Looking back, I’m pretty sure Sauron struck when he did because of all the stress. My hilarious stomach gurgles were a result of the anger and hatred I felt toward my professors and the other students. When I started throwing up blackened death shit it was the poison of my rage exploding out of me. I was a failure, a n00b. I tried to climb a mountain I had no business attempting and paid the price. It made me sad. I started fantasizing about killing myself. Each morning, I’d wake up and imagine a gun in my mouth, my brains splattered on the wall behind me, like the evil warden at the end of Shawshank Redemption. It wasn’t anything special, lots of people had suicidal thoughts, but after eight days of brutal agony, of hopes crushed and a meeting on the stoop with my beautiful ex, that gun started looking a little more viable.
I thought about Robbie, living it up in South America. After my mom refused to cosign my student loans, Robbie stepped in and did it for her. I still had $10K in my bank account, I could leave that for him, but he would have had to cover the difference. If I killed myself, I’d be screwing my best friend.
The floor was cold and hard, I decided to try make it to my bed. It took a couple of minutes to cross my apartment on hands and knees, but I made it. I slipped under my blankets and began to cry.
The place where Sauron laired was far too tender to touch. My guts were inflamed and swollen, I couldn’t even lay on my side. I tried to read. I’d recently purchased a digital reader. I wanted the first book I read on it to be Tolkein’s classic. I was mid-way through when Sauron attacked. That’s why this story was full of Lord of the Rings references. I turned the little tablet on and tried to read but it didn’t work, I was in too much pain, I couldn’t focus.
For eight days the pain oscillated between miserable and unbearable, now the mathematician had added a positive integer to the equation and the wave increased in intensity.
For eight days I’d struggled and with each hour I’d grown weaker. Pepto hadn’t helped, Ex-Lax did nothing, the chiropractor’s adjustment never took hold and my mom said Jackie said the doctors couldn’t help. For 10 years I’d ignored the chronic diarrhea I contracted while working as a fisherman in Alaska. For 10 years I’d memorized the location of every bathroom in every city so when I needed to go, there would be no delay. I’d always figured my chronic malady would lead to cancerous growths that would kill me in my 40s, but I never imagined it would be so painful — or so soon. I thought I’d eventually start shitting blood, go to the doctor for some sort of test and be told I had a week to live. That seemed pretty good, no fuss, no muss. But eight days bedridden spent thrashing against an unseen foe with no end in sight, was more than I had bargained for. Gods were like that, they always put you through more than you could handle.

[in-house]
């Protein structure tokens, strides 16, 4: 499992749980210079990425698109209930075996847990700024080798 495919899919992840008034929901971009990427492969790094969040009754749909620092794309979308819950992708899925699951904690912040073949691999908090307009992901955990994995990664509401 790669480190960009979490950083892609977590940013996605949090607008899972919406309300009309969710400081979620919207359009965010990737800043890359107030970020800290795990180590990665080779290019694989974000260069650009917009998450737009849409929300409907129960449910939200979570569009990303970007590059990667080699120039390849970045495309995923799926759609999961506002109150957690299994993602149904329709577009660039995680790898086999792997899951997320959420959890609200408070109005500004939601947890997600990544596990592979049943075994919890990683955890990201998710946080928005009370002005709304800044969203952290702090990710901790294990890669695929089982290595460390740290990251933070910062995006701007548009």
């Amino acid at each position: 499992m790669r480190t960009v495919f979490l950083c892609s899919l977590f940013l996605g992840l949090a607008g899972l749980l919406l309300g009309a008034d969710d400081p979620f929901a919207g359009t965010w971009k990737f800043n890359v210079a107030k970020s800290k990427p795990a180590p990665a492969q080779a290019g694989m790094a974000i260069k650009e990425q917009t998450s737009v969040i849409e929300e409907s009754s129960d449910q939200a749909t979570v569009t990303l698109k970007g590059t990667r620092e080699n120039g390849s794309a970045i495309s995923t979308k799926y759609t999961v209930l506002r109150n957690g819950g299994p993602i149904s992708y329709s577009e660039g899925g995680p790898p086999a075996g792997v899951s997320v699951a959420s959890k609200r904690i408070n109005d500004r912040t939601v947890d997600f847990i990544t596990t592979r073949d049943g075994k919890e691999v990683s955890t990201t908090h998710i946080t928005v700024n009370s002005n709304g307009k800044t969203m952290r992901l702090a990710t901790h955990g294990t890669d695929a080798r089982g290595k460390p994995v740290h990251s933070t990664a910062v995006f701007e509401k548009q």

Wretched and alone, a 32-year-old man boy who could barely move, who hadn’t eaten in a week, who was slowly wasting away. I looked at The Mouth of Sauron. He was sitting on the floor, his back against the wall, watching, making sure I didn’t sleep. There was no need to shove the sword through my guts, the orcs in my intestines had reached a critical mass, their general could sit back and let them do their work.
For eight days I fought the sickness inside. I raged against it, making multiple trips to the grocery store, soaking water until my back hurt. My mom took me to the chiropractor and I drank as much filtered water, chamomile and chicken broth as my stomach could stand, but none of it worked. I was fighting an uphill battle from a wheelchair.
On Sunday, May 20, I decided to stop fighting, to let the disease have its way. It was my final, desperate ploy, the last tactic of a defeated general. For eight days I had fought, now I would rest. The pain in my guts would not let me sleep, but it couldn’t make me move. I would lay there, as motionless as possible, and hope my body managed the rest.
Hours passed, the orcs inside slammed and cut, pillaging what remained of my strength. Occasionally, I cried out, groaning to the heavens before settling back into silence. I tried to find Zen, to separate from the pain, but could not. Every second was a separate agony with no end in sight.
“You have been quiet all day,” said The Mouth of Sauron. “Would you like to soak some water?” I didn’t answer, even speaking cost energy and my body needed every ounce in order to survive. I wanted so badly to sleep, but could not.
I filled my time with thoughts about a gun and the world that might come after.
to be continued